Best Bites of 2011: Our Take, Pt. 2
This well-loved meyhane cum esnaf lokantası (Meykanta? Lokhane?), located near Beyoğlu’s Balık Pazarı, presented one of the year’s great culinary mysteries. Namely: how that, despite being a decades-old neighborhood institution that’s located on a street we walk down on a regular basis, it took us until 2011 to actually notice it and step inside for a meal? Our overlooking of the restaurant all these years became even more puzzling once the food arrived at our table. Quite simply, the homey dishes at Merih were among the finest renditions of classic meyhane cooking that we’ve had in a long time. Take the example of the restaurant’s sakızlı muhallebi, a traditional milk pudding flavored with mastic. Often served as a gloopy, milky mess that tastes of nothing more than dairy and sugar, this muhallebi was redolent with the inscrutable and beguiling flavor of mastic, closing the meal on a delicious and hard-to-forget note that was both sweet – and like so much that surrounded our delayed discovery of Merih – mysterious.
Our first visit to Datlı Maya started and ended with tırnaklı pide that came right out of the oven. We used it to dab up everything from the breakfast bar – dark honey, chunky fruit preserves and rich butter. Then we piled wedges of spicy tepsi kebabı on it and then still couldn’t keep from tearing off pieces to go with refills of tea – washing down the tea with bread. Tırnaklı pide is so typical in Istanbul restaurants, particularly kebab shops, that it is often simply called “bread.” And quite often it is just bread. Fresh but a bit limp, reheated over a grill if you are lucky, it’s never the star of the table. Datlı Maya’s fresh pide opened our eyes to the glory of this staple and tapped into a deep unknown place in our stomach. On this blog, we’ve issued high praise of nearly everything else to come out of Datlı Maya’s oven, but it was a simple tırnaklı pide that hooked us on the place.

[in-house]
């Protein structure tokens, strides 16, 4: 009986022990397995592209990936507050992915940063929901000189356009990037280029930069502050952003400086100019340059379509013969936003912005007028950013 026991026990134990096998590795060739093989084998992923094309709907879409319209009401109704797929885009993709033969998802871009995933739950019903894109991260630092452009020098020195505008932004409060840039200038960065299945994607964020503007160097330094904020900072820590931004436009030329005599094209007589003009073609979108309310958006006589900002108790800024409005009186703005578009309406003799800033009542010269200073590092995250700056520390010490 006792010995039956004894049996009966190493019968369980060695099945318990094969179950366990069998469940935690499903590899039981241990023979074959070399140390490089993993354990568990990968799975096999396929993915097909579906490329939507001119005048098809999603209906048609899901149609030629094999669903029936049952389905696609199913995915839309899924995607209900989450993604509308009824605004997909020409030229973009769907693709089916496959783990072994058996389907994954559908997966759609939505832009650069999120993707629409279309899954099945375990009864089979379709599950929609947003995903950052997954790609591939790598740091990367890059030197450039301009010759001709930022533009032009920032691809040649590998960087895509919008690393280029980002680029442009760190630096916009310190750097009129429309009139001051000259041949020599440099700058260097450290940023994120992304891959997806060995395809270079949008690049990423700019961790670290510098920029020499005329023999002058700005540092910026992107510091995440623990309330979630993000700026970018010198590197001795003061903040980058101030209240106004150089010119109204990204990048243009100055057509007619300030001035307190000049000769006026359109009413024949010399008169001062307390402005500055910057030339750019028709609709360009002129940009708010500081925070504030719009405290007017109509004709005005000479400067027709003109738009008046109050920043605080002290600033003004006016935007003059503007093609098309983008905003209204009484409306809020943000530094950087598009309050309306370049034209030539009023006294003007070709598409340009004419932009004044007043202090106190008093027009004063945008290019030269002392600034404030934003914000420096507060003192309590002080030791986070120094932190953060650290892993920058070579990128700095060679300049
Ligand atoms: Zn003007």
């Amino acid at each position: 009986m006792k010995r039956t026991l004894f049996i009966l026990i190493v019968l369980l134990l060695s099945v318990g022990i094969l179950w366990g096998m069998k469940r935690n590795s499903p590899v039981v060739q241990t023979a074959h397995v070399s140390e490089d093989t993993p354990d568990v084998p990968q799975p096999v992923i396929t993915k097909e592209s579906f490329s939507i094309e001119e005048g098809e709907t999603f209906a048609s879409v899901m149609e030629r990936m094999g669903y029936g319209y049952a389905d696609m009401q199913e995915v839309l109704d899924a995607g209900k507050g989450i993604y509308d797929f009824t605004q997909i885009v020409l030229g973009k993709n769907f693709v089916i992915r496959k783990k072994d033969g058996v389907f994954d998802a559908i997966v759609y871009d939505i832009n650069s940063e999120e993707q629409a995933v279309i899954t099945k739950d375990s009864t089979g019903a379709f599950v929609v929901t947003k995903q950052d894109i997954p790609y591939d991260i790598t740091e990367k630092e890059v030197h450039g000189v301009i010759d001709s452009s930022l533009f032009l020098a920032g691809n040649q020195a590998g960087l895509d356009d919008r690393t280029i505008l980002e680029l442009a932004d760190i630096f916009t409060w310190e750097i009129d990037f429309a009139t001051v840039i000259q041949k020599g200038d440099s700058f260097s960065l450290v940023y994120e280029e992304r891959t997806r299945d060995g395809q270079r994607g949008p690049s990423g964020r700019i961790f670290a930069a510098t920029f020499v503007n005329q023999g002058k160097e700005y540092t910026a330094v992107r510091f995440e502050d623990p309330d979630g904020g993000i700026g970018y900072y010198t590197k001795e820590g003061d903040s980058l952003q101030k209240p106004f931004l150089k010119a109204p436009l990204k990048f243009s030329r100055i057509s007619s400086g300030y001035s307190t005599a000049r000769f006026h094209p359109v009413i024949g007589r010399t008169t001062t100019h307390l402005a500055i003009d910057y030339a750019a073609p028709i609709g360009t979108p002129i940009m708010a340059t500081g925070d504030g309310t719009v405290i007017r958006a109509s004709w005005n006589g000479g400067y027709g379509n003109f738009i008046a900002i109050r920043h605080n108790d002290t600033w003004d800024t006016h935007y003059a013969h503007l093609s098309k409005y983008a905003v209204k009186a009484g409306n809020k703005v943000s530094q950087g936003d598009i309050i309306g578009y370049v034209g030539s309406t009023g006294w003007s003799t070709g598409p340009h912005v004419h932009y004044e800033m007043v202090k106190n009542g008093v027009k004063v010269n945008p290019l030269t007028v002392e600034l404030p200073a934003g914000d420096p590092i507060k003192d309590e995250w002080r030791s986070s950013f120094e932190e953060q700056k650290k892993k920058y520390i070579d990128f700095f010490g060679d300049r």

Siirt Şeref Büryan
When life gives you lemons make lemonade, and when a Roman-era aqueduct runs just outside your restaurant, use it to create one of Istanbul’s most original alfresco dining spots. That certainly seems to be the thinking at Fatih’s Siirt Şeref Büryan Kebap Salonu, which stands in the shadow of the Roman-era Valens Aqueduct. For a large group of friends on a celebratory Sunday this past summer, the restaurant cleverly set up a long table underneath the shade of one of the defunct waterway’s spacious archways. The result was pure magic, the archway serving as the ideal setting for a procession of food that culminated with what seemed like endless plates of Siirt Şeref’s exquisite kemikli (“on the bone”) pit-roasted lamb. It was a day of perfection, shaded by centuries of history.
7-8 Hasanpaşa Fırın
Based on the emphatic wording in some of our reviews (in Gaziosmanpaşa we found “homewrecking beans”; a celery root meze at Çukur Meyhane once summoned “gutteral moans” from our table; at Urfa Şark Sofrası, we found a kebab that was “bleat-worthy”) it might seem that we are really easily impressed. Honestly, we are often impressed, but rarely are we totally blown away by a new discovery.
Our most recent eureka moment occurred on a boat crossing the Bosphorus, where the metaphoric value of two continents colliding was not lost on us. Prior to boarding we stood in front of a window display with dozens of beautiful baked goods at 7-8 Hasanpaşa and picked a “Paskalya” loaf and a circular “tahinli” that looked something like a wide cinnamon roll sprinkled with sesame seeds. We wandered down to the dock and found our seats on the back deck of the boat and opened the backpack we’d stowed the breads in. The sweet smell of tahini, along with that of mastic from the paskalya loaf, escaped from the bag, summoning such a reaction on deck that you’d think we’d just lit up a joint. All eyes were on us, saying, “Let me get some of that.” Seagulls, defying their physical design to soar, awkwardly flapped their wings while hovering in place by the rail like hummingbirds, begging for just one crumb of our tahinli. The deep horn of a tanker blew from far away. It seemed the entire Bosphorus was aware of our snack.
On the first bite of crusty edge flavored by the sesame seeds, we were struck with shame that we hadn’t had this treat until now. Once we got to the center, where moist pastry hid a lining of tahini so sweet and nutty, we were gushing and squawking like seagulls. We giddily tore off pieces, insisting that each bite was better than the one before. Our companion for this epic journey, a friend from Greece, said he’d been eating a similar, tahini-spiked roll all of his life and this was the best one he’d eaten, “Ever!” Now there’s an emphatic description that we fully endorse.
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